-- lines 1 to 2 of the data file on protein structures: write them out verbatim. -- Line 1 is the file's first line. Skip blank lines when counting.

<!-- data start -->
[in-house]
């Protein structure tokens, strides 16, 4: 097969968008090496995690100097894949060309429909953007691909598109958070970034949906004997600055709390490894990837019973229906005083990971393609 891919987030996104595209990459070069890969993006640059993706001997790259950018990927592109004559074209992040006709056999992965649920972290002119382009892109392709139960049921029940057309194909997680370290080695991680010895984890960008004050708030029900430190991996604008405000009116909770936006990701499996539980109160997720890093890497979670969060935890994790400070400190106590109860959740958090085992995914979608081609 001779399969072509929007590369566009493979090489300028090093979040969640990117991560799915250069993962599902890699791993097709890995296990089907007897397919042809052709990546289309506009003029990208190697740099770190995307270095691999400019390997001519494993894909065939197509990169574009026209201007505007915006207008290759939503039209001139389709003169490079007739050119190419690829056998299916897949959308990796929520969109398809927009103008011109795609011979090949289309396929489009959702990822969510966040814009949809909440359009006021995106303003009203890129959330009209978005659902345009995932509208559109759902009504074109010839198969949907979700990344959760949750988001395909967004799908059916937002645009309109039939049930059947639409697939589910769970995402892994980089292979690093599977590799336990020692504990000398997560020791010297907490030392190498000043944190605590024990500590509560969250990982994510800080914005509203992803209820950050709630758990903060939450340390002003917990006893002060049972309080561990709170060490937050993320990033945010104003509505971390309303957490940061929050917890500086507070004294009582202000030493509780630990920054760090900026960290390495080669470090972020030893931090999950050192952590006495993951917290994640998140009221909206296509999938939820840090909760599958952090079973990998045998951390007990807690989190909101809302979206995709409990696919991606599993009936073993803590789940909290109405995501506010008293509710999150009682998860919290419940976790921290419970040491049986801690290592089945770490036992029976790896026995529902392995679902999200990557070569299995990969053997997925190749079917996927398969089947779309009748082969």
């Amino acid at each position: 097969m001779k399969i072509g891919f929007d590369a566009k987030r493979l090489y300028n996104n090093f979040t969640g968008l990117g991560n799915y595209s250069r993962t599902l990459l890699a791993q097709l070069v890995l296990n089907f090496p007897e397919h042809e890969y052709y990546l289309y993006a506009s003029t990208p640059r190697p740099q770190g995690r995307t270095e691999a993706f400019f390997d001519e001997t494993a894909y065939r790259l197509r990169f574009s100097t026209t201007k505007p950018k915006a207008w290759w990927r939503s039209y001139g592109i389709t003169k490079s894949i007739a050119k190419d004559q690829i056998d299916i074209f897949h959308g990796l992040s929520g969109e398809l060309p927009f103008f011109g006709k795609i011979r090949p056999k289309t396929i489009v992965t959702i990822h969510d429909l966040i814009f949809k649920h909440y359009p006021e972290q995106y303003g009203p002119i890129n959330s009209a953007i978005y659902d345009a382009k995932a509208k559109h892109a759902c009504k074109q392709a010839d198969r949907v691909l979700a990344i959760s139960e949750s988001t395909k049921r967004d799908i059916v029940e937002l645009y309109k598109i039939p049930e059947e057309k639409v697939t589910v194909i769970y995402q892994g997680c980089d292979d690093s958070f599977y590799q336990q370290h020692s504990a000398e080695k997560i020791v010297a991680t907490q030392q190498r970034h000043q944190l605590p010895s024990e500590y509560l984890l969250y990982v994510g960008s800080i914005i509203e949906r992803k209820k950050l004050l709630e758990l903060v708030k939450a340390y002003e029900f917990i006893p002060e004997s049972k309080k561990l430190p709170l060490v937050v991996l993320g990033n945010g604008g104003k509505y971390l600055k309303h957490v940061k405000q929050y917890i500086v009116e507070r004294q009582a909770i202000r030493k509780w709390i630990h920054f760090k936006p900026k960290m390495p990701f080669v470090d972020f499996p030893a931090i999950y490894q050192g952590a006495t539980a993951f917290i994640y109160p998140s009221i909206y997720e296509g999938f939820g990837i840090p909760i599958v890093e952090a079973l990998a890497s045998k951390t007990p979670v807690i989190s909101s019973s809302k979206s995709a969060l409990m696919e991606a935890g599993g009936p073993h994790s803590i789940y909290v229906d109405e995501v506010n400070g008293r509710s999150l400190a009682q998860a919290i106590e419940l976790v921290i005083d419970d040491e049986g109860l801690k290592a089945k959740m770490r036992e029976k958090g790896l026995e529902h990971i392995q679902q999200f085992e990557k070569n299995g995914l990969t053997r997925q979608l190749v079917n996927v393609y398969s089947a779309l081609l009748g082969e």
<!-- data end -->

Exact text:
[in-house]
């Protein structure tokens, strides 16, 4: 097969968008090496995690100097894949060309429909953007691909598109958070970034949906004997600055709390490894990837019973229906005083990971393609 891919987030996104595209990459070069890969993006640059993706001997790259950018990927592109004559074209992040006709056999992965649920972290002119382009892109392709139960049921029940057309194909997680370290080695991680010895984890960008004050708030029900430190991996604008405000009116909770936006990701499996539980109160997720890093890497979670969060935890994790400070400190106590109860959740958090085992995914979608081609 001779399969072509929007590369566009493979090489300028090093979040969640990117991560799915250069993962599902890699791993097709890995296990089907007897397919042809052709990546289309506009003029990208190697740099770190995307270095691999400019390997001519494993894909065939197509990169574009026209201007505007915006207008290759939503039209001139389709003169490079007739050119190419690829056998299916897949959308990796929520969109398809927009103008011109795609011979090949289309396929489009959702990822969510966040814009949809909440359009006021995106303003009203890129959330009209978005659902345009995932509208559109759902009504074109010839198969949907979700990344959760949750988001395909967004799908059916937002645009309109039939049930059947639409697939589910769970995402892994980089292979690093599977590799336990020692504990000398997560020791010297907490030392190498000043944190605590024990500590509560969250990982994510800080914005509203992803209820950050709630758990903060939450340390002003917990006893002060049972309080561990709170060490937050993320990033945010104003509505971390309303957490940061929050917890500086507070004294009582202000030493509780630990920054760090900026960290390495080669470090972020030893931090999950050192952590006495993951917290994640998140009221909206296509999938939820840090909760599958952090079973990998045998951390007990807690989190909101809302979206995709409990696919991606599993009936073993803590789940909290109405995501506010008293509710999150009682998860919290419940976790921290419970040491049986801690290592089945770490036992029976790896026995529902392995679902999200990557070569299995990969053997997925190749079917996927398969089947779309009748082969």